Steve, to me, was the quintessential winemaker. Nobody handed him anything on a silver platter. He wasn’t born to wealth. After working as an engineer, he decided he wanted to be a winemaker, and he came up the hard, old fashioned way. He never achieved great fame or wealth, but he crafted well-made wines of terroir, at affordable prices, and he put his heart and soul into his work. He also was a true pioneer of premium wines in Monterey.
Steve was the kind of guy who makes the world of wine go around. I doubt that he would have been comfortable in the spotlight, if things had gone differently and the media had discovered and promoted him. I can’t say I knew him well, but I knew him enough to understand his essential humility. He desired to be successful enough to support himself and his family and avoid debt, but he wasn’t the kind of guy to go out there and shmooze and entertain an audience at a fancy wine and food event. He was what winemakers have always been: an upright, honest guy, friendly and industrious.
Steve was only 55 years old, way too young. I’m sending my condolences to the family, and I hope Steve’s son, Anthony, will keep the winery charging ahead.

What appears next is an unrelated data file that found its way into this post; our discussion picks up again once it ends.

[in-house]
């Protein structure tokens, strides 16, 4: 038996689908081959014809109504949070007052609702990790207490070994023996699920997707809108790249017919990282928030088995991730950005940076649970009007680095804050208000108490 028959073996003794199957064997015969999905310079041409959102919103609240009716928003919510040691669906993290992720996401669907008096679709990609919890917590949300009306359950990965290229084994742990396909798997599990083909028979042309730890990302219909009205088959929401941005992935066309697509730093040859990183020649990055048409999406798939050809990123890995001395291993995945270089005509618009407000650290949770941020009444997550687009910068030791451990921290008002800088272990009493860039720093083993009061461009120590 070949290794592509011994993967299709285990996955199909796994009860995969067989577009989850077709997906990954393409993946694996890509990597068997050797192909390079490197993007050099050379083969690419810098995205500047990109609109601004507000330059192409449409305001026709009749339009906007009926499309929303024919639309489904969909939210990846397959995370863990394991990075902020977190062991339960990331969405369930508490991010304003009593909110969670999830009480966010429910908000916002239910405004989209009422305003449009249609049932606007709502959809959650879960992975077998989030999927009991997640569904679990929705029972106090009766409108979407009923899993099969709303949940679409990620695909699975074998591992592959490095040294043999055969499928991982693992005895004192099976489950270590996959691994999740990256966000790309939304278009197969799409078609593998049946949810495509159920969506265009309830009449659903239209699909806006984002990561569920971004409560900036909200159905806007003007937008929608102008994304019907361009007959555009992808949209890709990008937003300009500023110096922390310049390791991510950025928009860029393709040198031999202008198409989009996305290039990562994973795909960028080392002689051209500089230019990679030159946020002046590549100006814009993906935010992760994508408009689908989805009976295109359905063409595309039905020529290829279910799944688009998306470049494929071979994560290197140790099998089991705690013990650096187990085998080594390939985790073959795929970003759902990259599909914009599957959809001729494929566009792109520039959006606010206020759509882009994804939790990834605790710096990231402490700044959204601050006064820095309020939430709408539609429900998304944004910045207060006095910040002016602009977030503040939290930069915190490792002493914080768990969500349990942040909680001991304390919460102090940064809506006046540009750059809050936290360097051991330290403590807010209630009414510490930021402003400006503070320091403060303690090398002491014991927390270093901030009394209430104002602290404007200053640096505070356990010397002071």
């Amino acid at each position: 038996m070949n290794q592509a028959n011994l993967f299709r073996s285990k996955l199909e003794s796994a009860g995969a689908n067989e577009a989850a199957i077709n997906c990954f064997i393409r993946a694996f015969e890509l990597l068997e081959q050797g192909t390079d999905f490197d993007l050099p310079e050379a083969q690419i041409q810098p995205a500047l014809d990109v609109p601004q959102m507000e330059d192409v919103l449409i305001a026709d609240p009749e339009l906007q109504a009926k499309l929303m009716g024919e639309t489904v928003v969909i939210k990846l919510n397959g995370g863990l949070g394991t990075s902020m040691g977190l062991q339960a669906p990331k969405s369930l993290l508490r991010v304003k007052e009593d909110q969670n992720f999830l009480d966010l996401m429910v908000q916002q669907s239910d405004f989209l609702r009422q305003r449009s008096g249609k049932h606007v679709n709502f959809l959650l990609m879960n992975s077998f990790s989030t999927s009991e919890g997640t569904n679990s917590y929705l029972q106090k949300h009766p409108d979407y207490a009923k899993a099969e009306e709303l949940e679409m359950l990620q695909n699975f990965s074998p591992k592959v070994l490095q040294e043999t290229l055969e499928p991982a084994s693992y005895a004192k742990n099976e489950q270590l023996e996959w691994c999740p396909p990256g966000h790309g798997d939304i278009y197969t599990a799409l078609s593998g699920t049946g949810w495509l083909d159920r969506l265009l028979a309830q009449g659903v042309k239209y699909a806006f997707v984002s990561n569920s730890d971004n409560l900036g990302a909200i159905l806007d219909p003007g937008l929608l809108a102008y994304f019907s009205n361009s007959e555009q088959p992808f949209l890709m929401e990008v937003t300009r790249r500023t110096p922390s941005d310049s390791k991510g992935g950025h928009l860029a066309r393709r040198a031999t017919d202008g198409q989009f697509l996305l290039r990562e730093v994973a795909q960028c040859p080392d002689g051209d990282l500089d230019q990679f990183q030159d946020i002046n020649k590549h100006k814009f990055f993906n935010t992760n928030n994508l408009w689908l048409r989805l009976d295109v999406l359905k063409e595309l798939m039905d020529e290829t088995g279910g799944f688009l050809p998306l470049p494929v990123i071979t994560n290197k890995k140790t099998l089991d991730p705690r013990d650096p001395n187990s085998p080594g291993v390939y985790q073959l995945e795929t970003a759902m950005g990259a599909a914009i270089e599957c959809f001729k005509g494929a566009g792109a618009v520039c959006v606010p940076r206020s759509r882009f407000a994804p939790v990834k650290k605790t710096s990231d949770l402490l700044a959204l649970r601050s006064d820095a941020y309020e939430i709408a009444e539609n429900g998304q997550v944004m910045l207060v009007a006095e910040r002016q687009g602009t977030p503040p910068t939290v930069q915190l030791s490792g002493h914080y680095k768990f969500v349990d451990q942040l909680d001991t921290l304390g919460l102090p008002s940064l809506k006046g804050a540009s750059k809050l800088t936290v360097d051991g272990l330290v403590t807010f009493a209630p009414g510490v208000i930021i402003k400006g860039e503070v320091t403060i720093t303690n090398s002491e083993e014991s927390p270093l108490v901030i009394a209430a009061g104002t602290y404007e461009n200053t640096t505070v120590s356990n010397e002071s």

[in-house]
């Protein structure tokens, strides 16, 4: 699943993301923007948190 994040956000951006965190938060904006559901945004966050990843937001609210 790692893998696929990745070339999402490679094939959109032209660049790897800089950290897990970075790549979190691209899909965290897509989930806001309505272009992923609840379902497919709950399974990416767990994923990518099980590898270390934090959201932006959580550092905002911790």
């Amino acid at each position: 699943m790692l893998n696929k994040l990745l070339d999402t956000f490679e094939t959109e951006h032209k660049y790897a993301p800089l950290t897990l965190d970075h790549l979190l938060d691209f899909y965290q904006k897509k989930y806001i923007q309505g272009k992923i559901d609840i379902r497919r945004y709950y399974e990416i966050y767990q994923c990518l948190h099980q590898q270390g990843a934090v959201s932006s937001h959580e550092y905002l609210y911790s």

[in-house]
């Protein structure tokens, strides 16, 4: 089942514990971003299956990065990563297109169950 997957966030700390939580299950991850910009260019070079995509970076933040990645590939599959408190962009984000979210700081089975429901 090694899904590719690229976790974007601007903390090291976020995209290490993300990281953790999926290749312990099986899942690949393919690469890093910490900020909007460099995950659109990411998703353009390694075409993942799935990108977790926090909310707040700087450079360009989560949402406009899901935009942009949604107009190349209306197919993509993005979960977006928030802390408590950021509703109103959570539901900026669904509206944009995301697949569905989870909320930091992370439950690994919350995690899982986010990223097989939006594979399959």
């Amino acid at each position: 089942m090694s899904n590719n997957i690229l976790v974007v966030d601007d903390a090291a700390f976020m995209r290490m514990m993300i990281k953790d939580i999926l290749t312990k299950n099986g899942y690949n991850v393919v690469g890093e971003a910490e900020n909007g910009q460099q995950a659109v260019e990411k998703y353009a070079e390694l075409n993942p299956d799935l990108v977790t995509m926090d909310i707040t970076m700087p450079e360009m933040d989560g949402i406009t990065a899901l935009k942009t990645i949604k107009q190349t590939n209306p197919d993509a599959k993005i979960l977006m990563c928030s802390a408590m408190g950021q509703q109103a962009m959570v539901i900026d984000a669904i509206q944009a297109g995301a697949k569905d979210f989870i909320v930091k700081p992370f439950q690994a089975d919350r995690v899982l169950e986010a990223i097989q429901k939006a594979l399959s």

Even if you didn’t know Steve, please give him a moment of respectful silence. He was one of the good ones.
I was reading this article from New Zealand in which this “pioneer of Marlborough wine says that the corporate-dominated New Zealand industry is making it harder for family-owned wine businesses like his to survive.” It immediately brought to mind the comment, which you hear frequently, that the largest wine companies also are crowding out smaller, family-owned wineries in America, including here in California.
This plaint (not complaint: a very different word) has long roiled California’s waters. I heard it nearly 25 years ago when I started writing about wine. It still makes the rounds today, when giant companies like Constellation, The Wine Group, Bronco, Gallo, Treasury, Trinchero, Diageo and Ste. Michelle account for the lion’s share of every bottle of wine sold in America.
I know for a fact that it’s hard for the small family winery to compete. They have trouble getting into the distribution system, that most conservative bastion of the industry. Government, both state and Federal, continues to block the free interstate direct shipping of wine. Their mom-and-pop staffs are over-burdened and barely able to keep their heads above water. They depend on those two most undependable factors, word-of-mouth and customer loyalty, either or both of which may disappear at any moment. And they are frequently overlooked by the critical media, in a way that’s unfair, but inevitable.